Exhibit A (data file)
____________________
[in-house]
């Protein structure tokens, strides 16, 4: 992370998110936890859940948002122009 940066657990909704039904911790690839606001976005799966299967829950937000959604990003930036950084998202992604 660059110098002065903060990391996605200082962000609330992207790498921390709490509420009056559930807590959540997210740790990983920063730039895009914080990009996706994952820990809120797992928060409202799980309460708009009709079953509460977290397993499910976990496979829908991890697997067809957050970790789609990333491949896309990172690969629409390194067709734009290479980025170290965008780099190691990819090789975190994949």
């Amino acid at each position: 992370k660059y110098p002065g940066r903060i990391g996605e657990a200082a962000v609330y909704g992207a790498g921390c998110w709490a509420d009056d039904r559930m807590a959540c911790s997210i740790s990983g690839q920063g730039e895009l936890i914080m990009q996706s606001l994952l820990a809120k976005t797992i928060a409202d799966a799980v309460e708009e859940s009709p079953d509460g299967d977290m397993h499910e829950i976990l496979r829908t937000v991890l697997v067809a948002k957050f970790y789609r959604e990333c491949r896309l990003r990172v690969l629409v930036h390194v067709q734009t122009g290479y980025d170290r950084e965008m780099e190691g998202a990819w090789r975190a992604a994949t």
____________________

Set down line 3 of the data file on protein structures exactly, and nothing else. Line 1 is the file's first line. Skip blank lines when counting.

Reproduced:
């Amino acid at each position: 992370k660059y110098p002065g940066r903060i990391g996605e657990a200082a962000v609330y909704g992207a790498g921390c998110w709490a509420d009056d039904r559930m807590a959540c911790s997210i740790s990983g690839q920063g730039e895009l936890i914080m990009q996706s606001l994952l820990a809120k976005t797992i928060a409202d799966a799980v309460e708009e859940s009709p079953d509460g299967d977290m397993h499910e829950i976990l496979r829908t937000v991890l697997v067809a948002k957050f970790y789609r959604e990333c491949r896309l990003r990172v690969l629409v930036h390194v067709q734009t122009g290479y980025d170290r950084e965008m780099e190691g998202a990819w090789r975190a992604a994949t």